The new tax year has commenced and whilst many people are aware of the tax breaks available to them, its worth pointing our a few areas of change for this tax year. There are major changes to the ways dividends are to be taxed. Changes to the rates of Capital gains tax will also come into effect from the 6th April 2016. Here’s a brief outline:
ISA Allowance 2017/18
The ISA allowance for this tax year has increased to £20,000, it is still important to use your allowance if possible. Unfortunately, the interest on cash Isa is at an all-time low. However, for many long term investors a low risk stock and shares Isa might be an alternative option.
New Personal Savings Allowance
The Chancellor has introduced a new personal savings allowance from 6th April 2016. The first £1,000 of savings interest will be tax-free if you are a basic rate taxpayer, whilst the first £500 will be tax-free if you are a higher rate taxpayer.
Changes to Dividend Tax
From the 6th April there will still be the £5,000 tax-free dividend allowance for investors. If you hold investments that are not in tax efficient, such as Individual Savings Accounts or pension savings and are subject to the new dividend tax then it is important that you seek financial advice. We would recommend investors should review the impact of the dividend tax changes might have on them.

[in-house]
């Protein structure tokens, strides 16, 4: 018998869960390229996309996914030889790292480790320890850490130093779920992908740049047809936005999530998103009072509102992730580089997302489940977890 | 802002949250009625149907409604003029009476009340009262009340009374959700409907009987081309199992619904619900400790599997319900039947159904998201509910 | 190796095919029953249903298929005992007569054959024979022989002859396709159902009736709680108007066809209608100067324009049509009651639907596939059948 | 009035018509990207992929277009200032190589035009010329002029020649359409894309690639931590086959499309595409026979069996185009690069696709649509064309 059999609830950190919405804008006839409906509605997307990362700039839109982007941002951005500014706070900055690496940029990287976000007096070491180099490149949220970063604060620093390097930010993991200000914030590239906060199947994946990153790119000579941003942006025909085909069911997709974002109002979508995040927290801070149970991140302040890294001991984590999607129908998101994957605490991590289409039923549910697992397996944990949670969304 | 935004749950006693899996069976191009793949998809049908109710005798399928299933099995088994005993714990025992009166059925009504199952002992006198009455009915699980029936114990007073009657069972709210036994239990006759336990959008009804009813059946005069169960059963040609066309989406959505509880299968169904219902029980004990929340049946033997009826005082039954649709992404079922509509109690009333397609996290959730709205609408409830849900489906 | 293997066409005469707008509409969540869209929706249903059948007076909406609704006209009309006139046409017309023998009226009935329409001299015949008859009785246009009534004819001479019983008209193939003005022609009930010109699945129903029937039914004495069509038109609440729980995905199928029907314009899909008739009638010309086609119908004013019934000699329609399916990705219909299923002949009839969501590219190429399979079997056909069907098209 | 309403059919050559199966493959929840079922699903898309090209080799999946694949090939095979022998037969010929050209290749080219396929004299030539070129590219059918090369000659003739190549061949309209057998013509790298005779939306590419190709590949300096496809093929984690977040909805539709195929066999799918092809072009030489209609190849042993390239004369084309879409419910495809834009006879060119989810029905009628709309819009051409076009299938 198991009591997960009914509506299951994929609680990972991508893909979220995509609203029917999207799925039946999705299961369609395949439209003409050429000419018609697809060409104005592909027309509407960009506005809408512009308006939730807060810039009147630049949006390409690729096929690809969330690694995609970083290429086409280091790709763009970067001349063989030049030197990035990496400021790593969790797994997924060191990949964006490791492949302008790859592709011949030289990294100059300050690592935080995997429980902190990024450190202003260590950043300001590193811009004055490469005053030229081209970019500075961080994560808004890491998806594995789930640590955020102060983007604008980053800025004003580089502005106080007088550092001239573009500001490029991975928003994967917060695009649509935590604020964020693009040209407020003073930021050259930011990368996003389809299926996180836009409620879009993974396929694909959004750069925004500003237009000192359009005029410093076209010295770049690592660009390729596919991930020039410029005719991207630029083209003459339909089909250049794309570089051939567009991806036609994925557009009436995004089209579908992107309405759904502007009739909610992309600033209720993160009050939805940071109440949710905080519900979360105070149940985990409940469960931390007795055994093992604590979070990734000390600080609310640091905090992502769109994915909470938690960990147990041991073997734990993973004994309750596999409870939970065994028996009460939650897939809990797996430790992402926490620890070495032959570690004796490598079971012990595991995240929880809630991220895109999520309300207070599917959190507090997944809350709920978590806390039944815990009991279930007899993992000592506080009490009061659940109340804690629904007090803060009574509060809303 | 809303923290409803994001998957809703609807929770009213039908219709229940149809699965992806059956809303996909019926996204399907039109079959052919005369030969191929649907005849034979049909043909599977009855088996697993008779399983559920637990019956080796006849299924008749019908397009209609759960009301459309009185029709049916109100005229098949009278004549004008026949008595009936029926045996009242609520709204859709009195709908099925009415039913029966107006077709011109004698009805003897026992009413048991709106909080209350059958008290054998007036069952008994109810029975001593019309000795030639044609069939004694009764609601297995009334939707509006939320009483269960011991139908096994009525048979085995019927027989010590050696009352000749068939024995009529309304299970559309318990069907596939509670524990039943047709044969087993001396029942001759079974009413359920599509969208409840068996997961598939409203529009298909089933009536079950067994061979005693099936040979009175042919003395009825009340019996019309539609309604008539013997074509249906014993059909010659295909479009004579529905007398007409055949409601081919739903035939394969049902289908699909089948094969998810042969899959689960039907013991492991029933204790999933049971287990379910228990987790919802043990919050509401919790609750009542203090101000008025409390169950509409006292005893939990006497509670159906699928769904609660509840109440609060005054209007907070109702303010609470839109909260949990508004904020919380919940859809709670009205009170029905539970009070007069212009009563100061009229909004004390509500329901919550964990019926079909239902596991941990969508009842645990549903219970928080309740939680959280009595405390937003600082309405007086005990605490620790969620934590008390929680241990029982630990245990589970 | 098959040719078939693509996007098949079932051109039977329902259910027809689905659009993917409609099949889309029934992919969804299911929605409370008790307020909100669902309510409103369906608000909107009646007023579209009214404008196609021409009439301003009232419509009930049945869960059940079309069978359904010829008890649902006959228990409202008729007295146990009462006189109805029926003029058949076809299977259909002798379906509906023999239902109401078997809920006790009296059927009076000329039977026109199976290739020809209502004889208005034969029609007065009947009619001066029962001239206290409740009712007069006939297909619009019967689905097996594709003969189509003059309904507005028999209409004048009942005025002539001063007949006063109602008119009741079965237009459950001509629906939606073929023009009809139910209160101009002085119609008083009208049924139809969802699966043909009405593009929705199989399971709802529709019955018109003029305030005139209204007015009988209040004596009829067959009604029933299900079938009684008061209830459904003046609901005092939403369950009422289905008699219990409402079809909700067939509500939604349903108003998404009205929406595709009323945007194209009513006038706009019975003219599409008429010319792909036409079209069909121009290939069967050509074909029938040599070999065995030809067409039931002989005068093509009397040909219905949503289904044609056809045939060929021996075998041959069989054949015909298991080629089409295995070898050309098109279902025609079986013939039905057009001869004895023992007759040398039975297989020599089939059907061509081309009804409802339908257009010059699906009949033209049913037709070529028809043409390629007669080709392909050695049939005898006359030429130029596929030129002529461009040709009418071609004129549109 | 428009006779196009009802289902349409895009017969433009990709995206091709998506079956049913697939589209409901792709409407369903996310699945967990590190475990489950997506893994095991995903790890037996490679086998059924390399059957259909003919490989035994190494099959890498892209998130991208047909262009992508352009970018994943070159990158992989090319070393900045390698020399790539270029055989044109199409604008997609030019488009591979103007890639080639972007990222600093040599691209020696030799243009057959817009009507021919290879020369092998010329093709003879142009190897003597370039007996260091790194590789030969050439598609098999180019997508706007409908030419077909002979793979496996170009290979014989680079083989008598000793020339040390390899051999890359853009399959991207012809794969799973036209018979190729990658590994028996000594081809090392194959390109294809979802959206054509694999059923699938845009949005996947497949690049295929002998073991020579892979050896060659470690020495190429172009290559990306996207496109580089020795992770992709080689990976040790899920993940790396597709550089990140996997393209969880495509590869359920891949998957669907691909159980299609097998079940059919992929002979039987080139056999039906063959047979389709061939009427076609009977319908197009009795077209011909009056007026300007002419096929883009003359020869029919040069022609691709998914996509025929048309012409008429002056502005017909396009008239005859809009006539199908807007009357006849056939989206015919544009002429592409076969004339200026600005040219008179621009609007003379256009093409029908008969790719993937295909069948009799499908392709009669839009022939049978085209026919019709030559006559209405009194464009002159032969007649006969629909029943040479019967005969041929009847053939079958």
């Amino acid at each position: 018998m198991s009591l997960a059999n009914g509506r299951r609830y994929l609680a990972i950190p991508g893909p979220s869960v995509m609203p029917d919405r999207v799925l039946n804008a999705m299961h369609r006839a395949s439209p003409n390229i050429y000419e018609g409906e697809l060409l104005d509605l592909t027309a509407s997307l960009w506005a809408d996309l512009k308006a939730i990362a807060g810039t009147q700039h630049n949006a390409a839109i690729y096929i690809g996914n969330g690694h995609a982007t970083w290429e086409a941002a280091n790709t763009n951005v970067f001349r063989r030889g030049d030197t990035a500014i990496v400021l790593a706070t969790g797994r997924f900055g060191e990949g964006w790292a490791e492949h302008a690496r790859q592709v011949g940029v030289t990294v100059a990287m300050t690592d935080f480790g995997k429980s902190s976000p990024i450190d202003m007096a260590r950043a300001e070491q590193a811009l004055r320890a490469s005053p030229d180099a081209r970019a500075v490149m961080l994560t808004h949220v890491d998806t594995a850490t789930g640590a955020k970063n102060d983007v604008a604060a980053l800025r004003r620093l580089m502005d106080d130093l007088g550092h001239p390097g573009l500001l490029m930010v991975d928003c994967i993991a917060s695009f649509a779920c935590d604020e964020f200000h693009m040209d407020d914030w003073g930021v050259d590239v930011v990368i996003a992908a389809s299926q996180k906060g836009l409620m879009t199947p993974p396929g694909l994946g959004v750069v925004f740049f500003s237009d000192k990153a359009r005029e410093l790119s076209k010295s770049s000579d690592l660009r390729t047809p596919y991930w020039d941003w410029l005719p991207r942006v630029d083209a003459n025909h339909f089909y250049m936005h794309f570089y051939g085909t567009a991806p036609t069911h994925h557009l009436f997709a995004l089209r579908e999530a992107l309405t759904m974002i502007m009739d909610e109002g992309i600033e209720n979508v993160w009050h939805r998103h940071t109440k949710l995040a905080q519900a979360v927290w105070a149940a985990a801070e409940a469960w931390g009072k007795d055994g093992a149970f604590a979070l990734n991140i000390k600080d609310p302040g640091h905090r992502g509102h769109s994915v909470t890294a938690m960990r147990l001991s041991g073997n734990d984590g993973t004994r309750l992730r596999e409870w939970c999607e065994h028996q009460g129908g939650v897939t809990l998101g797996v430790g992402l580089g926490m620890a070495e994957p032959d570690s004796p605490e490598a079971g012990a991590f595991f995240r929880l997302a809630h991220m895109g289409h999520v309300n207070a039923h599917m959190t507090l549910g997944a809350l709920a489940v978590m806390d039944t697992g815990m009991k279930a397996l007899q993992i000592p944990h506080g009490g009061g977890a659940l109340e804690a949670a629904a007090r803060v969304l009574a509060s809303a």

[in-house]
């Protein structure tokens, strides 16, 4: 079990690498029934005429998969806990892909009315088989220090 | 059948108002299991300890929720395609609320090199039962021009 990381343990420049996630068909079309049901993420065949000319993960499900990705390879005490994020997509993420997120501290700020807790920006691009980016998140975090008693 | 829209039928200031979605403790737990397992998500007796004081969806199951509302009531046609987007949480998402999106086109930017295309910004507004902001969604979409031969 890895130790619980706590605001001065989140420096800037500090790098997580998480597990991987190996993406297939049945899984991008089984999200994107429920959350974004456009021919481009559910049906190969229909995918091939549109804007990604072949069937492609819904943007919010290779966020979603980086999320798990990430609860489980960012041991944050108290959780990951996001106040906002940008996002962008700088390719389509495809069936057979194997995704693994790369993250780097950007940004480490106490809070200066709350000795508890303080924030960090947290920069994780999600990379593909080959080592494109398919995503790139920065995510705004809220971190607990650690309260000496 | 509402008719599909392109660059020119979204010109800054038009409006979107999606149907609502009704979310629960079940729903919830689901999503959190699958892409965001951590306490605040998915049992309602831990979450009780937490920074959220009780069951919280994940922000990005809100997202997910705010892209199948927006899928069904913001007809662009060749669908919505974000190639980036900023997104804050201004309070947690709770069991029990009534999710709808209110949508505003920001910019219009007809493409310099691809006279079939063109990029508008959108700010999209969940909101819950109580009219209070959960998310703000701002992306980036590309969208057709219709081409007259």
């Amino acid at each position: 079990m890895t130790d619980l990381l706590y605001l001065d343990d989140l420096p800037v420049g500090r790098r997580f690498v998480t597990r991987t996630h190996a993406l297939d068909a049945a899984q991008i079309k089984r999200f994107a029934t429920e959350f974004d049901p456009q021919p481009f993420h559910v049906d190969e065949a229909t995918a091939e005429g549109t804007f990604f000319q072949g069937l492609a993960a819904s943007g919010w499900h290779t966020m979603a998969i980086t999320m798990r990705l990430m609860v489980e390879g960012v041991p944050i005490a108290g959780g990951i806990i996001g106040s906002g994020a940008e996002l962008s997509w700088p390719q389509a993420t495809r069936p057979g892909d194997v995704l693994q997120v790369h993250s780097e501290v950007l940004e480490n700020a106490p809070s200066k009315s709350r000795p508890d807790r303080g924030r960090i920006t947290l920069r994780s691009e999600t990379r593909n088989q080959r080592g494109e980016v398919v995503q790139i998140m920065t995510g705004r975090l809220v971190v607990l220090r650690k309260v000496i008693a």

Capital Gains Tax Rates
The rates of Capital Gains Tax – which is a tax on the profits made from the sale of assets – will be reduced for some people from 6th April 2016. The CGT rate will be reduced to 10% for basic rate taxpayers, while the rate for higher rate taxpayers will fall from 28% to 18%.
However, the capital gains tax rates due on disposal of residential property will remain 18% for basic rate taxpayers and 28% for higher rate taxpayers. The Annual CGT tax-free allowance will remain unchanged at £11,100.
Investors with assets subject to CGT, for example large share portfolios it might be worth reviewing these based on the new CGT rates and the impact of the dividend tax changes.
Making a contribution into a pension is still one of the most tax efficient investments you can make. As well as growing in a tax efficient way, pension contributions can be used to reduce your current income tax liability. If you own and run a limited company, then your company could make an employer contribution to reduce its corporation tax bill.
At retirement you will be entitled to up to 25% as a tax free lump sum and the remaining funds are used to generate a taxable income. The rules relating to pensions and retirement planning can be complicated and not suitable for everyone. We recommend you seek advice on this subject.
These are just a few of the financial advice tips for 2017/18. If you want to talk in more depth please feel free to contact us.